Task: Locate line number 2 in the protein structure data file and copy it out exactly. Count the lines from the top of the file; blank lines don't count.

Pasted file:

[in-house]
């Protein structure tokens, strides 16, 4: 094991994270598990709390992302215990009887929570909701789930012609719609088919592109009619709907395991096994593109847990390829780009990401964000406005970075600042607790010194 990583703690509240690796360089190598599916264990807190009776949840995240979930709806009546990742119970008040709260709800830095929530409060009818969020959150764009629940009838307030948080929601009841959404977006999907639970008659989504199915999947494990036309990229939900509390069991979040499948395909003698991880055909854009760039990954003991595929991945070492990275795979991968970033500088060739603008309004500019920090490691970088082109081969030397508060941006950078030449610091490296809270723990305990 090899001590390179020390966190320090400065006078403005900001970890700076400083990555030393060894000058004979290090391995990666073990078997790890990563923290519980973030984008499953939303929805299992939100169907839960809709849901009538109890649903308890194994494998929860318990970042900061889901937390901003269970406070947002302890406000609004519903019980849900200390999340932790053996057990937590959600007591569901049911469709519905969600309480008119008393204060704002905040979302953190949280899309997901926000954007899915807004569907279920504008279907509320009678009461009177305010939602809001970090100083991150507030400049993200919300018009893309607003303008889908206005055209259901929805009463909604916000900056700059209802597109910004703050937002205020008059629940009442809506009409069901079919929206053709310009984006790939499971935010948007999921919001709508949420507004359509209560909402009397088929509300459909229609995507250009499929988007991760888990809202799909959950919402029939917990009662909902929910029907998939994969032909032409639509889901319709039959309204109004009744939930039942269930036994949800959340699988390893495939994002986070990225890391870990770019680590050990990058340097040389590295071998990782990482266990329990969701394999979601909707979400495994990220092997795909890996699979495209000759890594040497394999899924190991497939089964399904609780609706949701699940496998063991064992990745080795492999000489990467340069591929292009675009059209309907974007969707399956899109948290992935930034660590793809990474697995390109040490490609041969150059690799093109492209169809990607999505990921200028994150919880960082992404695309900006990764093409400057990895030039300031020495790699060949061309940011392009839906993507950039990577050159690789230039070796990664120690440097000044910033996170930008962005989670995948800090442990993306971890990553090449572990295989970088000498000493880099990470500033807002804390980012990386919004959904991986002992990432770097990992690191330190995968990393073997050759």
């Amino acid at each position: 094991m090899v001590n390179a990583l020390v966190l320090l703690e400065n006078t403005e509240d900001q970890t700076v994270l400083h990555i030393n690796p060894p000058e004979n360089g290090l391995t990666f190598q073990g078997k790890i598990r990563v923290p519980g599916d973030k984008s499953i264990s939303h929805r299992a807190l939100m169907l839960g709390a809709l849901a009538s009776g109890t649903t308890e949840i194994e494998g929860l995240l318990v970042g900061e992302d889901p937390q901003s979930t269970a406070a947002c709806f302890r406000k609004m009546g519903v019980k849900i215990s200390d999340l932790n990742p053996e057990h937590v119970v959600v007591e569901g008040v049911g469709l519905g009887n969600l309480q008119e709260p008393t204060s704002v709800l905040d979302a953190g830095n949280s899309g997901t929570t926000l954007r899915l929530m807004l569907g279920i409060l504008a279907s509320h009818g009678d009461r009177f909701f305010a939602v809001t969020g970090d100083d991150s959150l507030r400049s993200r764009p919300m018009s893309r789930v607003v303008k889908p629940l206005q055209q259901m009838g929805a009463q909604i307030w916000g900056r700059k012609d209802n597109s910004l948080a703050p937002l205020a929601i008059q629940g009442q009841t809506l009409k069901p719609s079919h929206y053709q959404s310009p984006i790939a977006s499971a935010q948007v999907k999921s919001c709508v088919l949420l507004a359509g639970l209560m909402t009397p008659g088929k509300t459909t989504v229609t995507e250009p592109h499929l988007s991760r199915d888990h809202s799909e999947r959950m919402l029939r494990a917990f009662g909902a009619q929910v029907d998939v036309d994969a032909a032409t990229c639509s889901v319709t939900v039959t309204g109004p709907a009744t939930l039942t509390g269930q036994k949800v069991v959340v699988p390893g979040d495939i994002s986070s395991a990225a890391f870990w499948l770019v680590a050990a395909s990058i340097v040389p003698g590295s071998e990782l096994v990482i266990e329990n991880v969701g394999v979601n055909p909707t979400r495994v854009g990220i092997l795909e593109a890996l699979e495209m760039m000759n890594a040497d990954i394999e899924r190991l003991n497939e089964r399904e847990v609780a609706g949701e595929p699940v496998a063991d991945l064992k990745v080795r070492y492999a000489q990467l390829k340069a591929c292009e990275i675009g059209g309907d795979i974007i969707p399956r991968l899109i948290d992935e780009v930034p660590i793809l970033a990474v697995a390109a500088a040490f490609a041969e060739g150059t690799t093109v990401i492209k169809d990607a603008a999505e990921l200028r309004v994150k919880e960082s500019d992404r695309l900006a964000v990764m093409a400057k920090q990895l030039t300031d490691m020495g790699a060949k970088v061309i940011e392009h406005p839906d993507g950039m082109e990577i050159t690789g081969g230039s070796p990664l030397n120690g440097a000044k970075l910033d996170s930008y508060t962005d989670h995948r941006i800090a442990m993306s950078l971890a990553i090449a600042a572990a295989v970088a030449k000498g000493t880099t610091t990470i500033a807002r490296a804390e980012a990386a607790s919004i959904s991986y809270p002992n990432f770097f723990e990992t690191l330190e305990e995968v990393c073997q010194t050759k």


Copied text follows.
């Protein structure tokens, strides 16, 4: 094991994270598990709390992302215990009887929570909701789930012609719609088919592109009619709907395991096994593109847990390829780009990401964000406005970075600042607790010194 990583703690509240690796360089190598599916264990807190009776949840995240979930709806009546990742119970008040709260709800830095929530409060009818969020959150764009629940009838307030948080929601009841959404977006999907639970008659989504199915999947494990036309990229939900509390069991979040499948395909003698991880055909854009760039990954003991595929991945070492990275795979991968970033500088060739603008309004500019920090490691970088082109081969030397508060941006950078030449610091490296809270723990305990 090899001590390179020390966190320090400065006078403005900001970890700076400083990555030393060894000058004979290090391995990666073990078997790890990563923290519980973030984008499953939303929805299992939100169907839960809709849901009538109890649903308890194994494998929860318990970042900061889901937390901003269970406070947002302890406000609004519903019980849900200390999340932790053996057990937590959600007591569901049911469709519905969600309480008119008393204060704002905040979302953190949280899309997901926000954007899915807004569907279920504008279907509320009678009461009177305010939602809001970090100083991150507030400049993200919300018009893309607003303008889908206005055209259901929805009463909604916000900056700059209802597109910004703050937002205020008059629940009442809506009409069901079919929206053709310009984006790939499971935010948007999921919001709508949420507004359509209560909402009397088929509300459909229609995507250009499929988007991760888990809202799909959950919402029939917990009662909902929910029907998939994969032909032409639509889901319709039959309204109004009744939930039942269930036994949800959340699988390893495939994002986070990225890391870990770019680590050990990058340097040389590295071998990782990482266990329990969701394999979601909707979400495994990220092997795909890996699979495209000759890594040497394999899924190991497939089964399904609780609706949701699940496998063991064992990745080795492999000489990467340069591929292009675009059209309907974007969707399956899109948290992935930034660590793809990474697995390109040490490609041969150059690799093109492209169809990607999505990921200028994150919880960082992404695309900006990764093409400057990895030039300031020495790699060949061309940011392009839906993507950039990577050159690789230039070796990664120690440097000044910033996170930008962005989670995948800090442990993306971890990553090449572990295989970088000498000493880099990470500033807002804390980012990386919004959904991986002992990432770097990992690191330190995968990393073997050759």